‘Extraordinary’ Levels of Pollutants Found in Pacific Ocean’s 10-Kilometer-Deep Mariana Trench
Presence of manmade chemicals in most remote place on planet shows nowhere is safe from human impact, say scientists
By Damian Carrington
Scientists have discovered “extraordinary” levels of toxic pollution in the most remote and inaccessible place on the planet — the 10-kilometer-deep Mariana trench in the Pacific Ocean.
Small crustaceans that live in the pitch-black waters of the trench, captured by a robotic submarine, were contaminated with 50 times more toxic chemicals than crabs that survive in heavily polluted rivers in China.
Photo by NOAA Ocean Exploration & Research
“We still think of the deep ocean as being this remote and pristine realm, safe from human impact, but our research shows that, sadly, this could not be further from the truth,” said Alan Jamieson of Newcastle University in the UK, who led the research.
“The fact that we found such extraordinary levels of these pollutants really brings home the long-term, devastating impact that mankind is having on the planet,” he said.
Jamieson’s team identified two key types of severely toxic industrial chemicals that were banned in the late 1970s, but do not break down in the environment, known as persistent organic pollutants (POPs). These chemicals have previously been found at high levels in Inuit people in the Canadian Arctic and in killer whales and dolphins in western Europe.
The research, published in the journal Nature Ecology and Evolution, suggests that the POPs infiltrate the deepest parts of the oceans as dead animals and particles of plastic fall downwards. POPs accumulate in fat and are therefore concentrated in creatures up the food chain. They are also water-repellent and so stick to plastic waste.
“The very bottom of the deep trenches like the Mariana are inhabited by incredibly efficient scavenging animals, like the 2 centimeter-long amphipods we sampled, so any little bit of organic material that falls down, these guys turn up in huge numbers and devour it,” said Jamieson.
He said it was not unexpected that some POPs would be found in the deepest parts of the oceans: “When it gets down into the trenches, there is nowhere else for it to go. The surprise was just how high the levels were — the contamination in the animals was sky high.”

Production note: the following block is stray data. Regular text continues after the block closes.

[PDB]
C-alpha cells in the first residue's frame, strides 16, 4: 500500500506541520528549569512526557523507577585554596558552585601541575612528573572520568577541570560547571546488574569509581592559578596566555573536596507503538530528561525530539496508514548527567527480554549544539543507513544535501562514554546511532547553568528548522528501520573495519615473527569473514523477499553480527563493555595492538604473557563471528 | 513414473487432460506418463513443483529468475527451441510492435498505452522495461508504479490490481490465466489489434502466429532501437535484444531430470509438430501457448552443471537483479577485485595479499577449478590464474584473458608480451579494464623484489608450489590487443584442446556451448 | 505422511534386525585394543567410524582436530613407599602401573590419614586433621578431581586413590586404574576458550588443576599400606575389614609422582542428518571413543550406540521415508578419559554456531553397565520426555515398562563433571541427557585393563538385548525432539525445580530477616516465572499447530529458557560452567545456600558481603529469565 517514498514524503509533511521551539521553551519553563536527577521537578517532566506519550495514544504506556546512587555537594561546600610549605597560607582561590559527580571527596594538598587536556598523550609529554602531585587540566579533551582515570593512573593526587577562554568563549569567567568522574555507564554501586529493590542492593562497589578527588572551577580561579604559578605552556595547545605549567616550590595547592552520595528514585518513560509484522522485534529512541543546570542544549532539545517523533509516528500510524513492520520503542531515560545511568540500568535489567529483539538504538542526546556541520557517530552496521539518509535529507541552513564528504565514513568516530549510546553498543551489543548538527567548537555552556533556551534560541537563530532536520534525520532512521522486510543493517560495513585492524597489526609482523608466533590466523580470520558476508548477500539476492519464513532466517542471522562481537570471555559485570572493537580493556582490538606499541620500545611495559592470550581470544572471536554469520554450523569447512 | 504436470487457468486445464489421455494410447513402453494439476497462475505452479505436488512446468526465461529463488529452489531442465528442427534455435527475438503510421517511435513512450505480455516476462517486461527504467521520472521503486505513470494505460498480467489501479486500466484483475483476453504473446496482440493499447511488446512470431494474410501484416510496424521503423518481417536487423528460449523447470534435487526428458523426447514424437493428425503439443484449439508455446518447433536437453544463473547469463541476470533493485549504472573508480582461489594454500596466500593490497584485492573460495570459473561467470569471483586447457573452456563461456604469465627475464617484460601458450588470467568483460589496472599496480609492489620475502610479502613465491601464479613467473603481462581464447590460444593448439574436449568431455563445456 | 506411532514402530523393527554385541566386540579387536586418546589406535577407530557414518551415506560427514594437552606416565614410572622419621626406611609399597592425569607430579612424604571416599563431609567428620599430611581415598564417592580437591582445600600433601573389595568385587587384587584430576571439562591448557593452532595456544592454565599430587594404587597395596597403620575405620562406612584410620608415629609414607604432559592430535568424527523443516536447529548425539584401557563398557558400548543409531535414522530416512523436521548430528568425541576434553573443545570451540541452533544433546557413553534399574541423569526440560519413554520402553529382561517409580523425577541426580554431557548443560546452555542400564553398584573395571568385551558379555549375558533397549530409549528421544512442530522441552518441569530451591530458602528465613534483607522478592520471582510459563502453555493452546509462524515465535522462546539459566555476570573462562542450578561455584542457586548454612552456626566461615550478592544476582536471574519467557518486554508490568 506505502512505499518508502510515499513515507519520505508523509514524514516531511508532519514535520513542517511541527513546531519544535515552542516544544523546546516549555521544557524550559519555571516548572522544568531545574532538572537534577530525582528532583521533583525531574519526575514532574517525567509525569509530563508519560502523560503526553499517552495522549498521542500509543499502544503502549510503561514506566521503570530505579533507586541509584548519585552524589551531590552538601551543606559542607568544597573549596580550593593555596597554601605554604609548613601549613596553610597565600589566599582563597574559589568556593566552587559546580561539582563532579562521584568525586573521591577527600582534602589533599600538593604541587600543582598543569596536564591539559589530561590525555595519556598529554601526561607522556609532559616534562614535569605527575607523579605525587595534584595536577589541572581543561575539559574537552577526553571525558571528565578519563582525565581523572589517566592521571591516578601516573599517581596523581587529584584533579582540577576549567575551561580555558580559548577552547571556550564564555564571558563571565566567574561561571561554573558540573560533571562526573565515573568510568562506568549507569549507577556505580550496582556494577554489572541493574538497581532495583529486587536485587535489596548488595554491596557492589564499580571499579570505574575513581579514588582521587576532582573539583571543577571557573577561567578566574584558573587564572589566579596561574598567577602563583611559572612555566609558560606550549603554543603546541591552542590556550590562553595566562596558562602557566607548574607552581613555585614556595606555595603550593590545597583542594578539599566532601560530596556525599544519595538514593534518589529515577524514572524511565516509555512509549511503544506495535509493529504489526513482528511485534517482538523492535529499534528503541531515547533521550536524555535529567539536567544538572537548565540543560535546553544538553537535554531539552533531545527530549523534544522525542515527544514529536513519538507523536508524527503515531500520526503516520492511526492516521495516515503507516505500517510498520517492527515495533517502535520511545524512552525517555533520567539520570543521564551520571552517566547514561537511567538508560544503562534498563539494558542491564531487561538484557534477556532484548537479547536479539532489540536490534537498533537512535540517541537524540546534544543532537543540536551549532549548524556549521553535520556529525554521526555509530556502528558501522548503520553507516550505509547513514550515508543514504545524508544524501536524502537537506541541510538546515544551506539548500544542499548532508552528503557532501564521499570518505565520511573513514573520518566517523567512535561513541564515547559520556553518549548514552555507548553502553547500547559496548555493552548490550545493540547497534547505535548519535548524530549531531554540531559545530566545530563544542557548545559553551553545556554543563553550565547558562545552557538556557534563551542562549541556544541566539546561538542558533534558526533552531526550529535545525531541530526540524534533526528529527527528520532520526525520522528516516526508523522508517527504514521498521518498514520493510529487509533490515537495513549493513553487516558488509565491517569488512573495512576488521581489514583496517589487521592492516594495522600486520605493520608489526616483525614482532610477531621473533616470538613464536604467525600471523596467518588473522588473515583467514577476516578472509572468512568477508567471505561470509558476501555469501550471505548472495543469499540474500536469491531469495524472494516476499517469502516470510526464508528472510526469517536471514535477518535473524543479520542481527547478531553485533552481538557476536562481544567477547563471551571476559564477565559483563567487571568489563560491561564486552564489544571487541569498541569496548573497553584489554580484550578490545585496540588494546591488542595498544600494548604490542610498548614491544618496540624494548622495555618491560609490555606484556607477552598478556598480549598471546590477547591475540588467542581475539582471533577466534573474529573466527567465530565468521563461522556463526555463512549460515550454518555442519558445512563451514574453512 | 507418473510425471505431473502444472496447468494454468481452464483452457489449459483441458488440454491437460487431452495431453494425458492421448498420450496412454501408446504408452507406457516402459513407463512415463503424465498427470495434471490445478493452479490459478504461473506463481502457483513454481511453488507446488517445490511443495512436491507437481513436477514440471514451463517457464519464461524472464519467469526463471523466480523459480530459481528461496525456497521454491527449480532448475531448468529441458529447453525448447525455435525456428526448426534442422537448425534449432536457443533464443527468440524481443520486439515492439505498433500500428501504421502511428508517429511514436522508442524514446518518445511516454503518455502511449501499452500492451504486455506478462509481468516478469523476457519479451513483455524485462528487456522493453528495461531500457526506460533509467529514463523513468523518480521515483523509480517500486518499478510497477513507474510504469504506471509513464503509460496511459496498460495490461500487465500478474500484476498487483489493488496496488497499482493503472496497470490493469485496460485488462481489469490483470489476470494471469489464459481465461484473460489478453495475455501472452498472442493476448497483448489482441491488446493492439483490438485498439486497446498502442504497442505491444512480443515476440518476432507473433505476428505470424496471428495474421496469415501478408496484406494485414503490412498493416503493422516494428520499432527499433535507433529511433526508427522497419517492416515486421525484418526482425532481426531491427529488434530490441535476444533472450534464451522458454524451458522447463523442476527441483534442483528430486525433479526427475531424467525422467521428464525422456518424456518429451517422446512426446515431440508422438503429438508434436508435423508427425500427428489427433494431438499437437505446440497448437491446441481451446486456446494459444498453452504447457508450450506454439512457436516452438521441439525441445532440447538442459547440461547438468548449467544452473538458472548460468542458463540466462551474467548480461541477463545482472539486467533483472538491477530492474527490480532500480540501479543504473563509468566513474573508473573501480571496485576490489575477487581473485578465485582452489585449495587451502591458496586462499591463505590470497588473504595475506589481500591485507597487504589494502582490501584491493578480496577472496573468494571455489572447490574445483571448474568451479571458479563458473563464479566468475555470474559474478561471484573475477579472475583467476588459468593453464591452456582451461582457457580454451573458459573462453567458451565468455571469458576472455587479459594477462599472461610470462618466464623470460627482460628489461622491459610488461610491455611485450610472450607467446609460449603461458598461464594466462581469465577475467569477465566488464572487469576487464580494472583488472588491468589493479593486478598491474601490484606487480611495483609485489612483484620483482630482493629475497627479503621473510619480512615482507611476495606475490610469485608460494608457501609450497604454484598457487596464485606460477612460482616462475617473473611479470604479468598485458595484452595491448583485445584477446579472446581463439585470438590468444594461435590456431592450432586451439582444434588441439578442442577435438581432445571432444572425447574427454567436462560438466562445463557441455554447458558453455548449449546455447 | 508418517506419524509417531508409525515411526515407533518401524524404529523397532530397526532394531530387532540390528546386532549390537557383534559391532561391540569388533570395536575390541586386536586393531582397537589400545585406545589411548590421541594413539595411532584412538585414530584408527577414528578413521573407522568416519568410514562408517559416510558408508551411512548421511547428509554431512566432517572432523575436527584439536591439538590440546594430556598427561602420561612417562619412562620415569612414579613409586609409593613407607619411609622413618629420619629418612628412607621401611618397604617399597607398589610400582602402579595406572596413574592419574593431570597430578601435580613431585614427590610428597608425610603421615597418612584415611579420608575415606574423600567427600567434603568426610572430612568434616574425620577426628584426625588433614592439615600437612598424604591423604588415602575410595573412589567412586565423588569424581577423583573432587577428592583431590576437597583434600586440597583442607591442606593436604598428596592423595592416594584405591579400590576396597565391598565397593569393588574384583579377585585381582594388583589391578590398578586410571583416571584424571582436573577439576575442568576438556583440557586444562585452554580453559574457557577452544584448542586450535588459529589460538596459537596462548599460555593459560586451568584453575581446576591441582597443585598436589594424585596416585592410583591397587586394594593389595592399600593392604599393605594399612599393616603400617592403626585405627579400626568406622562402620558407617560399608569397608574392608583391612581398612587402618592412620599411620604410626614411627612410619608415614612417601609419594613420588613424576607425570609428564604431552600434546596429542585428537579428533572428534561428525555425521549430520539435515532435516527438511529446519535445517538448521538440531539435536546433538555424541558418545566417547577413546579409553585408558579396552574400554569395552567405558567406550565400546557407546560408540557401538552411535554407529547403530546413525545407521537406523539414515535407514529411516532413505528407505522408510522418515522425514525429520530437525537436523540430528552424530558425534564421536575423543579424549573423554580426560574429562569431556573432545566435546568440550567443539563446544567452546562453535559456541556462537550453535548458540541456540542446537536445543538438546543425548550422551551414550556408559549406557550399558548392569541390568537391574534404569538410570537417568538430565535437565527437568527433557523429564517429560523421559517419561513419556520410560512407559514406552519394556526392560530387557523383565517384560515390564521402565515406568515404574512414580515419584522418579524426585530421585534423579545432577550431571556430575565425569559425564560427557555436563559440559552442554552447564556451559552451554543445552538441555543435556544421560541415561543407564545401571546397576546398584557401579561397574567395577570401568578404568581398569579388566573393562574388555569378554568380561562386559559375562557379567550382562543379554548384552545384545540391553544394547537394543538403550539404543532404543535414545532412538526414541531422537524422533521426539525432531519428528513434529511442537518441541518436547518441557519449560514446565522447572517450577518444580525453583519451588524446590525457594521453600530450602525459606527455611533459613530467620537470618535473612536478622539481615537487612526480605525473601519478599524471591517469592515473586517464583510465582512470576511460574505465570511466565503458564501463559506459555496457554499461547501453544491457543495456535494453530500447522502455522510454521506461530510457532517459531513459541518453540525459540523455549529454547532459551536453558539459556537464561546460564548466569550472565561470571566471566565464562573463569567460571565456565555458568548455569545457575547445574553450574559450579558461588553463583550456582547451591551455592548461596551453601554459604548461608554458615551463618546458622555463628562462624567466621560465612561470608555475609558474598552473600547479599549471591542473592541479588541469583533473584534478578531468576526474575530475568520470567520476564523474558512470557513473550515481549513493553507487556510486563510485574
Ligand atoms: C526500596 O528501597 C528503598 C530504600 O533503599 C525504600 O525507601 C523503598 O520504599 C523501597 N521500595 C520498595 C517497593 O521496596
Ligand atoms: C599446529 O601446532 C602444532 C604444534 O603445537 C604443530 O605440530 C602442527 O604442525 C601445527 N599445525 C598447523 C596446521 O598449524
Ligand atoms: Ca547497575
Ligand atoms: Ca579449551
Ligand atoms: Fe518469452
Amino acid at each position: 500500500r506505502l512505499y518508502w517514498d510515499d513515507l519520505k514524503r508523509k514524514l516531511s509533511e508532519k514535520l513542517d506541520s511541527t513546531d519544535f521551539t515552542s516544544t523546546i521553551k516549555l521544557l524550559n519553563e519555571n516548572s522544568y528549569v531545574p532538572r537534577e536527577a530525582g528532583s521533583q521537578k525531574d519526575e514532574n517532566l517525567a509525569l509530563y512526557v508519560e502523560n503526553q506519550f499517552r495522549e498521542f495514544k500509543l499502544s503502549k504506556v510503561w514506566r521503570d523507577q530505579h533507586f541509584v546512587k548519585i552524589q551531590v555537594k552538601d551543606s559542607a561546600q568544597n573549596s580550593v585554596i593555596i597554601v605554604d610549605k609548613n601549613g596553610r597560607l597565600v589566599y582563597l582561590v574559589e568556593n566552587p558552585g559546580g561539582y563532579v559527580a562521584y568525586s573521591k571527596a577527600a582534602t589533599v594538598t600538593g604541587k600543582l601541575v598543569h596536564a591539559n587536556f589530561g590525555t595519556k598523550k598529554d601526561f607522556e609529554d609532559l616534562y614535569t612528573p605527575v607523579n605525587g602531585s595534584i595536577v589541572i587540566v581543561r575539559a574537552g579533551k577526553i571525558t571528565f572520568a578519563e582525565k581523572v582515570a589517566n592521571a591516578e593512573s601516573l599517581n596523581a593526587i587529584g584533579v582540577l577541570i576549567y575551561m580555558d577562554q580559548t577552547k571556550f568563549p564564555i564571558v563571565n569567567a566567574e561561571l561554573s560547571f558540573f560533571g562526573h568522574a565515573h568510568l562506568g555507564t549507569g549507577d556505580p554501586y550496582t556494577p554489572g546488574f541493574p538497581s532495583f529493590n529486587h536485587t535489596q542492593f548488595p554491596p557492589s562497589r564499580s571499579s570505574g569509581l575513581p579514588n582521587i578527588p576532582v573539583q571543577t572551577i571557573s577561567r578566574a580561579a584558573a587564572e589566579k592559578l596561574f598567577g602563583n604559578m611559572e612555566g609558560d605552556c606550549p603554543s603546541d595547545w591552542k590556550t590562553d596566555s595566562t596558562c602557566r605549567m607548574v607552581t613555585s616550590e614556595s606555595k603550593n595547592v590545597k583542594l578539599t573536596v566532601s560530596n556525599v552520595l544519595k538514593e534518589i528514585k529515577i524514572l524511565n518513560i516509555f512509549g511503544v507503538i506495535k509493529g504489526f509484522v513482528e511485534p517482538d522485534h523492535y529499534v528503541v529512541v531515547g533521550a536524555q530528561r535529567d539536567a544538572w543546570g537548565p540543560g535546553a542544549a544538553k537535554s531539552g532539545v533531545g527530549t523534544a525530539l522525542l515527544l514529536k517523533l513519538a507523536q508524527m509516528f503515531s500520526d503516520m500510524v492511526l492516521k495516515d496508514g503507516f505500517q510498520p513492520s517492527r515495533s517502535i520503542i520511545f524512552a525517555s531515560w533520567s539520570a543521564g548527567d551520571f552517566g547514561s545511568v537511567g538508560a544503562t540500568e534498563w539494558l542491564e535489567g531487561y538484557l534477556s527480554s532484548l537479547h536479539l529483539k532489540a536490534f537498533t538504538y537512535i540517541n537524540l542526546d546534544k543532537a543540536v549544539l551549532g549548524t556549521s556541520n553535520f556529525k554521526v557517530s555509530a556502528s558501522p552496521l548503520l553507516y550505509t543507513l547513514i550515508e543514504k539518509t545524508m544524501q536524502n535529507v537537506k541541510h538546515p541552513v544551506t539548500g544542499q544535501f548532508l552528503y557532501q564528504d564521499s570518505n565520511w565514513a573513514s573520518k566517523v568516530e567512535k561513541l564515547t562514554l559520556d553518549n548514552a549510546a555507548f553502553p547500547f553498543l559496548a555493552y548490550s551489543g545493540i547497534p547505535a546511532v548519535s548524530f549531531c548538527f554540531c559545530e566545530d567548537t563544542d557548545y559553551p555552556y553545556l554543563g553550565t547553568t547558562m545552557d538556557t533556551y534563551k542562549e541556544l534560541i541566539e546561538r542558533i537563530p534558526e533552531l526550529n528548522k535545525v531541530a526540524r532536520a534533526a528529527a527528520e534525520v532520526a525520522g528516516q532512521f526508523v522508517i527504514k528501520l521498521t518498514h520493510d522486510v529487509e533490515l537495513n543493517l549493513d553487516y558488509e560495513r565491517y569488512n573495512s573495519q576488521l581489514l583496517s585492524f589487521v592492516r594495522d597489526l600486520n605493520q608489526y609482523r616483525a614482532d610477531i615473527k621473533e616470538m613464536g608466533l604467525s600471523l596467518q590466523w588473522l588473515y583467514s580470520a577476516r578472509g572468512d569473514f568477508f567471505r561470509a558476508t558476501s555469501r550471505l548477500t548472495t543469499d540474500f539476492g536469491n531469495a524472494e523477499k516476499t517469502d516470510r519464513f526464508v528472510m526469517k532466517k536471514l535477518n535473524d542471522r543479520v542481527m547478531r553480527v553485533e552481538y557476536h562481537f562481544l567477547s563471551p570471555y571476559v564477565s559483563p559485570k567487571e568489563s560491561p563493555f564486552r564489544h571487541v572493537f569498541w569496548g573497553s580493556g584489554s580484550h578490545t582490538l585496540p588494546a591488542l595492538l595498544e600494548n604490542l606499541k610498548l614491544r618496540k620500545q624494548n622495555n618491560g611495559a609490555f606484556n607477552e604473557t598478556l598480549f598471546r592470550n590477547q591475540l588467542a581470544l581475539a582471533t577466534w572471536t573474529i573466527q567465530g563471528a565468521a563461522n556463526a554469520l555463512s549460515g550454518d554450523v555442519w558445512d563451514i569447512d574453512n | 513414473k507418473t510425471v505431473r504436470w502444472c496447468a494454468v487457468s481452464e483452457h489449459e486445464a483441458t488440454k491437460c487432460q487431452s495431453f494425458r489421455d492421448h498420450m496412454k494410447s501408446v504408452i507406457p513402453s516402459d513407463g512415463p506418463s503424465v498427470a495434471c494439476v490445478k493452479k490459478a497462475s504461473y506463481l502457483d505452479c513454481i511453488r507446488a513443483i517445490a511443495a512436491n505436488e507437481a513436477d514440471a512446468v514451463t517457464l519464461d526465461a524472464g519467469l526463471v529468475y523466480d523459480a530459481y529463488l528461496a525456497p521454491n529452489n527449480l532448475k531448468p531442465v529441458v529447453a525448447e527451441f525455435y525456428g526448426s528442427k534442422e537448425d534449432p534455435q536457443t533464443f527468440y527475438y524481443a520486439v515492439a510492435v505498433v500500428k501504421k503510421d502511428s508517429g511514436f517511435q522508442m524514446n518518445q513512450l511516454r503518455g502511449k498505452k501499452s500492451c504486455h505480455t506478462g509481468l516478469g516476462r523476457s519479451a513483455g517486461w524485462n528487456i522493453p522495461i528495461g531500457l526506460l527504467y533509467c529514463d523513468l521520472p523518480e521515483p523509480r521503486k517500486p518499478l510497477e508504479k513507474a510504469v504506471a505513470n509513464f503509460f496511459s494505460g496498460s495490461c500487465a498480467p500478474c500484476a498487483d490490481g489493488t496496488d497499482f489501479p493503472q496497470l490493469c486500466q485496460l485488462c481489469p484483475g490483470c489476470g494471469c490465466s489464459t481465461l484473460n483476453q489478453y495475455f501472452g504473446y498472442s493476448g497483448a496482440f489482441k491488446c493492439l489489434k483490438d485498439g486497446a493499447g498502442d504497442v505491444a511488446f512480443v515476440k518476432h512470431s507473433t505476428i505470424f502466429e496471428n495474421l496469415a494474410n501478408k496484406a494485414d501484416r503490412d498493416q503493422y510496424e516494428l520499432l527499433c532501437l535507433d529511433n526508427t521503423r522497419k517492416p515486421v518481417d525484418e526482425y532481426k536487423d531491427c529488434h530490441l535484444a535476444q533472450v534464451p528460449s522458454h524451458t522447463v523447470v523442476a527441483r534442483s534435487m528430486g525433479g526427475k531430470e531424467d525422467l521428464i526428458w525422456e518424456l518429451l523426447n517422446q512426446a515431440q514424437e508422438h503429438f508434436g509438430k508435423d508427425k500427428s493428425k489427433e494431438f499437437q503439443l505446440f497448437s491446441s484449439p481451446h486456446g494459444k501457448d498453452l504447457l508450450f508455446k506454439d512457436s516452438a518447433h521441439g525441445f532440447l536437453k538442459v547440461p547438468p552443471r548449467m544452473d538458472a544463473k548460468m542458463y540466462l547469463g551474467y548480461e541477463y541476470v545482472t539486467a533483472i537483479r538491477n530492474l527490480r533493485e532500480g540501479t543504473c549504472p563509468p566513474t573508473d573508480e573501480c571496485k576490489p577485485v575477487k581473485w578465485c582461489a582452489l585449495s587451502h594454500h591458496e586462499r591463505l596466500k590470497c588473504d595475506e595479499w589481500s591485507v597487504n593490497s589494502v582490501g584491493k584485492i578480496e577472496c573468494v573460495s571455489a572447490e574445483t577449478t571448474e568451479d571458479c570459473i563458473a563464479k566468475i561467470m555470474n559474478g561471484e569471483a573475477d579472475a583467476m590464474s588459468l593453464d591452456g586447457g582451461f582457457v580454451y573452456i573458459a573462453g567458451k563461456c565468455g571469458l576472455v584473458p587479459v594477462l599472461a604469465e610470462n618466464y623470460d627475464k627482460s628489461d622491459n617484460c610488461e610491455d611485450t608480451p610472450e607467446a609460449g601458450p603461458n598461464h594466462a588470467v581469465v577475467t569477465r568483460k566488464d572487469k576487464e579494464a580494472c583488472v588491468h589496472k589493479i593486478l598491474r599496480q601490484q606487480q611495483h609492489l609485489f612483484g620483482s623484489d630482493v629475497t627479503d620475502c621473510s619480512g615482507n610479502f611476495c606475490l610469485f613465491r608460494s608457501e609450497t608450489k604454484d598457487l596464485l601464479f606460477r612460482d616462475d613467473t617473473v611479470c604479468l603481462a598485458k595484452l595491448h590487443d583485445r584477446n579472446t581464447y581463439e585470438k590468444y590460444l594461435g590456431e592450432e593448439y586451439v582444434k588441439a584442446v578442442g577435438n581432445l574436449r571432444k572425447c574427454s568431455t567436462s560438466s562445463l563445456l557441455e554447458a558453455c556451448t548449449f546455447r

The level of one type of POP, called polychlorinated biphenyls (PCBs), was only equaled anywhere in the northwest Pacific in Suruga Bay in Japan, an infamous pollution blackspot. The researchers also found severe contamination in amphipods collected in the Kermadec trench, which is 7,000km from the Mariana trench. The pollution was ubiquitous, found “in all samples across all species at all depths in both trenches,” the scientists said.
PCBs were manufactured from the 1930s to the 1970s, when their appalling impact on people and wildlife was realized. About a third of the 1.3 million tons produced has already leaked into coastal sediments and the open oceans, with a steady stream still thought to be coming from poorly protected landfill sites.
An expedition conducted by the US National Oceanic and Atmospheric Administration last year also found various manmade items on the slopes leading to the Sirena Deep, part of the Mariana trench, and the nearby Enigma Seamount. They included a tin of Spam, a can of Budweiser beer and several plastic bags.
The results are both significant and disturbing, said the marine ecologist Katherine Dafforn at the University of New South Wales in Australia and not part of the research team: “The trenches are many miles away from any industrial source and suggests that the delivery of these pollutants occurs over long distances despite regulation since the 1970s.”
“We still know more about the surface of the moon than that of the ocean floor,” Dafforn said. She said the new research showed that the deep ocean trenches are not as isolated as people imagine. “Jamieson’s team has provided clear evidence that the deep ocean, rather than being remote, is highly connected to surface waters. Their findings are crucial for future monitoring and management of these unique environments.”
POPs cause a wide range of damage to life, particularly harming reproductive success. Jamieson is now assessing the impact on the hardy trench creatures, which survive water pressures equivalent to balancing a ton weight on a fingertip and temperatures of just 1 degree Celsius.
He is also examining the deep sea animals for evidence of plastic pollution, feared to be widespread in the oceans, which has been the focus of much recent attention, leading to bans on plastic microbeads in cosmetics in the UK and US. “I reckon it will be there,” he said.
Jamieson said it had been positive that the dangers of POPs had been identified and their use ended but that plastic pollution presented a new concern for contamination of the oceans. “We’ve just done it again,” he said.